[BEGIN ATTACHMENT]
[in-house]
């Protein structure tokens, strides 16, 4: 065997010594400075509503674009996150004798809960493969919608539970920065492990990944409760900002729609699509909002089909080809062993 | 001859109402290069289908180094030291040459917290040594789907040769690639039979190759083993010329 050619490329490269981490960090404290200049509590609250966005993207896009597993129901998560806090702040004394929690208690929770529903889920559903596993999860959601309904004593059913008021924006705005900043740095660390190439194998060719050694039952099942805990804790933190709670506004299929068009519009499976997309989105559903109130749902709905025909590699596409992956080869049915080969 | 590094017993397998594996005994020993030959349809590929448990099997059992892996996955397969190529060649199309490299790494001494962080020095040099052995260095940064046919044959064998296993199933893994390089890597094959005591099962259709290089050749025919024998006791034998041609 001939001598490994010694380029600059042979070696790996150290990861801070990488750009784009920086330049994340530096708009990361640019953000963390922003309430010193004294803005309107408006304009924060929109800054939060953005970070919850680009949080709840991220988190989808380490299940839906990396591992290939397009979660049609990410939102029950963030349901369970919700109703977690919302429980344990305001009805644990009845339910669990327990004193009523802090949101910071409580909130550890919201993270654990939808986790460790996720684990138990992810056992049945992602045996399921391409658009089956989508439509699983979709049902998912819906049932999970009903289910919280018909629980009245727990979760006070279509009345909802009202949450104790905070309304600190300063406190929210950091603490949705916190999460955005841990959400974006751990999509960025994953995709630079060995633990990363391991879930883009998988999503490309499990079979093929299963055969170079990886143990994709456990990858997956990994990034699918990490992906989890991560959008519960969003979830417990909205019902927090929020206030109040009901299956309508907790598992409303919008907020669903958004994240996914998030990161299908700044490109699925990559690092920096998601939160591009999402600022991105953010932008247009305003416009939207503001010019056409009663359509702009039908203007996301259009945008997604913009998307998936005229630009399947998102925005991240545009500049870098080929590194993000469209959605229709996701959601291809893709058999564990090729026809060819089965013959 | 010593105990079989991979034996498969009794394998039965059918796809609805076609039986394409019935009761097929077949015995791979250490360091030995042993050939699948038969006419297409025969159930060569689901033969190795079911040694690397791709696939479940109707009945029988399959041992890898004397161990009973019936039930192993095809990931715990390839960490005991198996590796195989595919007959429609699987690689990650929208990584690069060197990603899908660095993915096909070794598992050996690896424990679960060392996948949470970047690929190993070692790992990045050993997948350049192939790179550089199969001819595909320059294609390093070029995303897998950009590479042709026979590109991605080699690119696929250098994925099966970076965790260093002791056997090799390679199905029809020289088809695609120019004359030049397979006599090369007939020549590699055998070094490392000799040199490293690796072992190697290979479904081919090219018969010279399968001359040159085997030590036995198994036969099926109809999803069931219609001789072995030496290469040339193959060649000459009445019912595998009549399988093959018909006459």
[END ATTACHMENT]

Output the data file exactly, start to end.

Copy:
[in-house]
């Protein structure tokens, strides 16, 4: 065997010594400075509503674009996150004798809960493969919608539970920065492990990944409760900002729609699509909002089909080809062993 | 001859109402290069289908180094030291040459917290040594789907040769690639039979190759083993010329 050619490329490269981490960090404290200049509590609250966005993207896009597993129901998560806090702040004394929690208690929770529903889920559903596993999860959601309904004593059913008021924006705005900043740095660390190439194998060719050694039952099942805990804790933190709670506004299929068009519009499976997309989105559903109130749902709905025909590699596409992956080869049915080969 | 590094017993397998594996005994020993030959349809590929448990099997059992892996996955397969190529060649199309490299790494001494962080020095040099052995260095940064046919044959064998296993199933893994390089890597094959005591099962259709290089050749025919024998006791034998041609 001939001598490994010694380029600059042979070696790996150290990861801070990488750009784009920086330049994340530096708009990361640019953000963390922003309430010193004294803005309107408006304009924060929109800054939060953005970070919850680009949080709840991220988190989808380490299940839906990396591992290939397009979660049609990410939102029950963030349901369970919700109703977690919302429980344990305001009805644990009845339910669990327990004193009523802090949101910071409580909130550890919201993270654990939808986790460790996720684990138990992810056992049945992602045996399921391409658009089956989508439509699983979709049902998912819906049932999970009903289910919280018909629980009245727990979760006070279509009345909802009202949450104790905070309304600190300063406190929210950091603490949705916190999460955005841990959400974006751990999509960025994953995709630079060995633990990363391991879930883009998988999503490309499990079979093929299963055969170079990886143990994709456990990858997956990994990034699918990490992906989890991560959008519960969003979830417990909205019902927090929020206030109040009901299956309508907790598992409303919008907020669903958004994240996914998030990161299908700044490109699925990559690092920096998601939160591009999402600022991105953010932008247009305003416009939207503001010019056409009663359509702009039908203007996301259009945008997604913009998307998936005229630009399947998102925005991240545009500049870098080929590194993000469209959605229709996701959601291809893709058999564990090729026809060819089965013959 | 010593105990079989991979034996498969009794394998039965059918796809609805076609039986394409019935009761097929077949015995791979250490360091030995042993050939699948038969006419297409025969159930060569689901033969190795079911040694690397791709696939479940109707009945029988399959041992890898004397161990009973019936039930192993095809990931715990390839960490005991198996590796195989595919007959429609699987690689990650929208990584690069060197990603899908660095993915096909070794598992050996690896424990679960060392996948949470970047690929190993070692790992990045050993997948350049192939790179550089199969001819595909320059294609390093070029995303897998950009590479042709026979590109991605080699690119696929250098994925099966970076965790260093002791056997090799390679199905029809020289088809695609120019004359030049397979006599090369007939020549590699055998070094490392000799040199490293690796072992190697290979479904081919090219018969010279399968001359040159085997030590036995198994036969099926109809999803069931219609001789072995030496290469040339193959060649000459009445019912595998009549399988093959018909006459």